Relying On Lunar Calculations Or Their Own Eyes, Muslims Greet The Crescent Moon And The Beginning Of Ramadan.
January 10, 1997|By Terry Wilson, Tribune Staff Writer.
Eyes were trained skyward in Muslim communities throughout the world Thursday night as the faithful searched for the crescent moon that signals the beginning of Ramadan.
Ramadan, the ninth month of the Islamic calendar, is a time of reflection, purification and abstention for Muslims, who refrain from eating, drinking, smoking and other pleasure-based activities during daytime hours for its 30 days.
“It’s a comprehensive and holistic approach to purify a person’s soul,” said Moon Khan, spokesman for the Council of Islamic Organizations of Greater Chicago. “It is a month of reconciliation, rethinking and renaissance of the spirit.”
But while many at least tried to see the moon for themselves, many others have begun to rely more on astronomers’ calculations that the month has begun.
“It’s a matter of education,” said Mohammed Kaiseruddin, a nuclear engineer. “Slowly people are learning more and more about how accurate these calculations are.”
Ramadan celebrates the month when the beginnings of the revelation of the Koran, Islam’s holy book, were imparted to the prophet Muhammad. (The process took 23 years.)
It is considered a blessing time, but also a time when control is exercised over desires, behaviors and emotions.
“When we refrain from saying bad words, refrain from hurting people’s feelings and when we practice helping others and giving charity for the sake of Allah for 30 days, hopefully we will be good for the remaining 11 months,” said Syed Khan, secretary for the Islamic council.
In the Chicago area, many of the estimated 300,000 Muslims will breakfast before sunrise and fast until sunset.
Fasting exceptions are made for children, adults who are in poor health, people who are taking long trips and women who are pregnant, nursing or menstruating.
After night falls, they go home to dine with families. They then will gather at the community centers to recite part of the Koran. By the month’s end, the 1,700-page Koran will have been divided into 30 parts and recited aloud.
Islam uses a lunar calendar, and all of its months are 29 or 30 days long. In years past, people in parts of the world where watches were not commonplace could easily see the moon and know when Ramadan began.
In recent years, there has been controversy over lunar calculations and whether they should be trusted to indicate the beginning of Ramadan or whether moon sightings should still be the only trusted sign.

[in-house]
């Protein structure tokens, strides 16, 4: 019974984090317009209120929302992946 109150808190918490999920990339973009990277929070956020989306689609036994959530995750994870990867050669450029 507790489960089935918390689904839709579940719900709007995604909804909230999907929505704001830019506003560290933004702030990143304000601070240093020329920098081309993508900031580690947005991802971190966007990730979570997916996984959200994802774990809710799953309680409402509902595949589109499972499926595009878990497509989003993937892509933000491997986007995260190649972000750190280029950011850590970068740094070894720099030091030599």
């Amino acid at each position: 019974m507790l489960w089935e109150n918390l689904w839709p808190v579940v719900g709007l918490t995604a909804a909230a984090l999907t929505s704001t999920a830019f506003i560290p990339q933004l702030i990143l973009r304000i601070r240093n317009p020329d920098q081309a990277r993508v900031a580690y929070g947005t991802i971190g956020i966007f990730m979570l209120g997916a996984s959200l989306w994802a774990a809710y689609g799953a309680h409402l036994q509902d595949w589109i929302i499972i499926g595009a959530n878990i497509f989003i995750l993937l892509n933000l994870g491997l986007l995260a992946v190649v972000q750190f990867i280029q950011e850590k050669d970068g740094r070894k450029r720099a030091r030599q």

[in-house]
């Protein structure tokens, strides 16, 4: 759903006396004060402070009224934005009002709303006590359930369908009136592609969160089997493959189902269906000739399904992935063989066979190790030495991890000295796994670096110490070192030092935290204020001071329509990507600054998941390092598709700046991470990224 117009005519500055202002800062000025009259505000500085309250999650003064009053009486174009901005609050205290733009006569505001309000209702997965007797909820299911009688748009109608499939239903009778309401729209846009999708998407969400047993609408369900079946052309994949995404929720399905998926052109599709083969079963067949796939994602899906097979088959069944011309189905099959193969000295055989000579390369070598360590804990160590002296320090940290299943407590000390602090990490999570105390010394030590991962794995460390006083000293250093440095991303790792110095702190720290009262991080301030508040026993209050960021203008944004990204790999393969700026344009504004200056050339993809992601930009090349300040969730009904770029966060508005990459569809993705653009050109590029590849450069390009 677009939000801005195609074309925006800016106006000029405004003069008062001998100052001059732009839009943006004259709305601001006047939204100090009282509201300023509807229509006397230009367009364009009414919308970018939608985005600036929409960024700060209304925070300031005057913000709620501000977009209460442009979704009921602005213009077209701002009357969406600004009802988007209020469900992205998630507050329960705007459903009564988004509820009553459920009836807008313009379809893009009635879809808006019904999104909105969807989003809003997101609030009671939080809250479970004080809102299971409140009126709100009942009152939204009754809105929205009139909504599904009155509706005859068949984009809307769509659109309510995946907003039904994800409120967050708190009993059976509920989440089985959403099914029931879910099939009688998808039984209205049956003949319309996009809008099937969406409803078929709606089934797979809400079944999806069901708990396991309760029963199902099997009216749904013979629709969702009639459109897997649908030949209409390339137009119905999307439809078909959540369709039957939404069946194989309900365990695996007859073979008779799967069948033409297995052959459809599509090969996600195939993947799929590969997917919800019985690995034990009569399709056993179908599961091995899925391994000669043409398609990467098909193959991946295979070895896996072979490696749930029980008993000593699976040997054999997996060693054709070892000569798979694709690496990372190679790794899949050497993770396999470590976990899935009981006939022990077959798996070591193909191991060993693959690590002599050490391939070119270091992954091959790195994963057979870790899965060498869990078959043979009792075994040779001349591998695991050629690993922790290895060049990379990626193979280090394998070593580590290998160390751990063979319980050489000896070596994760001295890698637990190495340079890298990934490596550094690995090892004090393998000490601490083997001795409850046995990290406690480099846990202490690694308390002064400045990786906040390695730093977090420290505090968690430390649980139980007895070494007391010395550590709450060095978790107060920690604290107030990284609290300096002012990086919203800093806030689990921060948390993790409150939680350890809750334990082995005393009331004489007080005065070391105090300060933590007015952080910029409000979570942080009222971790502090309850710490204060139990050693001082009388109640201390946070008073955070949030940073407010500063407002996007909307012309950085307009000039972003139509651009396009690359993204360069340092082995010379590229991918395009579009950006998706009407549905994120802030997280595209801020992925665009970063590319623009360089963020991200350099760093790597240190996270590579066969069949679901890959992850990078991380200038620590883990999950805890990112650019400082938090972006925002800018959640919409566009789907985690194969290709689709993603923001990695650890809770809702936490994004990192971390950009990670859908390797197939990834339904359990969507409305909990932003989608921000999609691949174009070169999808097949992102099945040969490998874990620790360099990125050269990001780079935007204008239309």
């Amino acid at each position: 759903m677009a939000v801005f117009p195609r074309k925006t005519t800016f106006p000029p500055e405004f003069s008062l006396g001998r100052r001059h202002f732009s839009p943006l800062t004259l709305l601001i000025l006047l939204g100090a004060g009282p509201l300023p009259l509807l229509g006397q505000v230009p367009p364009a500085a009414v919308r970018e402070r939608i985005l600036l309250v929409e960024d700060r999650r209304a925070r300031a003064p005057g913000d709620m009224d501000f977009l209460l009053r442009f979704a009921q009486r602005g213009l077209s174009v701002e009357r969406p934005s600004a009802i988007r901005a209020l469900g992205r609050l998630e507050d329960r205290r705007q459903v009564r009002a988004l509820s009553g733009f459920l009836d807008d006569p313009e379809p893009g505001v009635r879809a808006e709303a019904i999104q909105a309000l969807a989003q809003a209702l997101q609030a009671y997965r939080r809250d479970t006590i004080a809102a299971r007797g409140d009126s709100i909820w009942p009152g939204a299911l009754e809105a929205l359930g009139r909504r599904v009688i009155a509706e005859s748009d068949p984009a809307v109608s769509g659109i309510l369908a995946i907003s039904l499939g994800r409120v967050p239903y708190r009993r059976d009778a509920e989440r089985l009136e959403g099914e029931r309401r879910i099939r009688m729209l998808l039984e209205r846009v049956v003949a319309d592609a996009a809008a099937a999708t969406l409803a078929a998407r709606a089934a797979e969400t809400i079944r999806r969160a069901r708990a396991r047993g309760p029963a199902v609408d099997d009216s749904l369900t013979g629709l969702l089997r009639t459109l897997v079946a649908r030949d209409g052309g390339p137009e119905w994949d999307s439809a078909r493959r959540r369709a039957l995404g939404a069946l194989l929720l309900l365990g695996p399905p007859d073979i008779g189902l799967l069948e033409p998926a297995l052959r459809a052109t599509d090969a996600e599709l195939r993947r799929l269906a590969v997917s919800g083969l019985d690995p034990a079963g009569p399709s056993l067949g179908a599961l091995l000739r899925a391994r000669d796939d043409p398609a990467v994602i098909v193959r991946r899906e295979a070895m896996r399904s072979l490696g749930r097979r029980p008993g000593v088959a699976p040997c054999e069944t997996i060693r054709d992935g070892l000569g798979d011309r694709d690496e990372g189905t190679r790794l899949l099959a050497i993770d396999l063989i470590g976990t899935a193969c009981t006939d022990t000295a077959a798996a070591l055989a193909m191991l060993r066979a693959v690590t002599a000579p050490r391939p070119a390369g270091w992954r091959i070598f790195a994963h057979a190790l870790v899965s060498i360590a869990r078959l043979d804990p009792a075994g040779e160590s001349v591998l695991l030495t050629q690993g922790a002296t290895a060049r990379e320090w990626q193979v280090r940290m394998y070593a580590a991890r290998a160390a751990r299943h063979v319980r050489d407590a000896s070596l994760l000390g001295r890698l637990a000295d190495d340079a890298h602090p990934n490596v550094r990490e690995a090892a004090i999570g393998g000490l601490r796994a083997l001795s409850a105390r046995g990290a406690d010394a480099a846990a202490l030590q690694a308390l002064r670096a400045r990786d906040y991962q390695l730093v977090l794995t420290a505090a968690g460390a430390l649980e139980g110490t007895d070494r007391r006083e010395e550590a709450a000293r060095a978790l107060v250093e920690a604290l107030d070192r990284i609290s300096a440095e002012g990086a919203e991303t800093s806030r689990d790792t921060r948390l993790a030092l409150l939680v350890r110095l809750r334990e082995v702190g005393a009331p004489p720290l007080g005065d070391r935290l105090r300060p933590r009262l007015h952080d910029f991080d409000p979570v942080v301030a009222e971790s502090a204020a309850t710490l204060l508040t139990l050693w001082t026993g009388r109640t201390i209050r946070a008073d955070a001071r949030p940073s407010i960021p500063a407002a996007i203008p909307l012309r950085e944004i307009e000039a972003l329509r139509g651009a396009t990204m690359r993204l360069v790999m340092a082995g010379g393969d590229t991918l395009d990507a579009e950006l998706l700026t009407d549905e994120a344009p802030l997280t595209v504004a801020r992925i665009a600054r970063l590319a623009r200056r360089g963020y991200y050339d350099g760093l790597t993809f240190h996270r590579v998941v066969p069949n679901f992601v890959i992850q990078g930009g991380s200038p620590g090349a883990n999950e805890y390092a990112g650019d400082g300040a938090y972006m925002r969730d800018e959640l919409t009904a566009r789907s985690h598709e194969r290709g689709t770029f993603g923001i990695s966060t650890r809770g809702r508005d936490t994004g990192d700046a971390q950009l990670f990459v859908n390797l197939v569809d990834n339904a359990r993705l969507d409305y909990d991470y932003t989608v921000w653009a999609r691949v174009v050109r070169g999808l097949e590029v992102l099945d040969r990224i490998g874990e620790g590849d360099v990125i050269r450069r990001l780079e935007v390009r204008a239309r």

The Chicago-area council addressed the matter a few years ago and issued a non-binding resolution that said it is all right to follow astronomical calculations, Syed Khan said.
Engineer Kaiseruddin said scientific calculations of moon phases can accurately be made through the next century because the orbit of the moon doesn’t change.
“The difference of opinion is whether the moon has to actually be sighted or whether the calculations are reliable enough to depend on to indicate it will be sighted,” Kaiseruddin said. “The level of confidence in moon calculations still is not there (for everyone).”
So both ways have prevailed.
While a few looked at the calendar and relied on the prediction, others waited for official word.
A group of volunteers gathered Thursday night at the Islamic Society of North America in Indianapolis to take calls from people who reported seeing the crescent moon.
Each year they ask questions, such as where the moon was, where the person is calling from and who the person is, to authenticate the report. They take the information to Islamic scholars, who validate or discount the sighting, said Habiba Ali of the Islamic Circle of North America.
Reliable sightings are passed to a group of Islamic leaders in different parts of the country who convene by a telephone conference call. If they accept the sighting as authentic, word spreads by telephone across the country that Ramadan has begun.
In Bihar, India, where Moon Khan grew up, he and his parents would go outside just after sunset and look to the west for the moon.
“Everybody would do that,” he said. “Over there it is a kind of family ritual, and there would be a lot of people everywhere. It’s a collective celebration.”
Article Courtesy: Chicago Tribune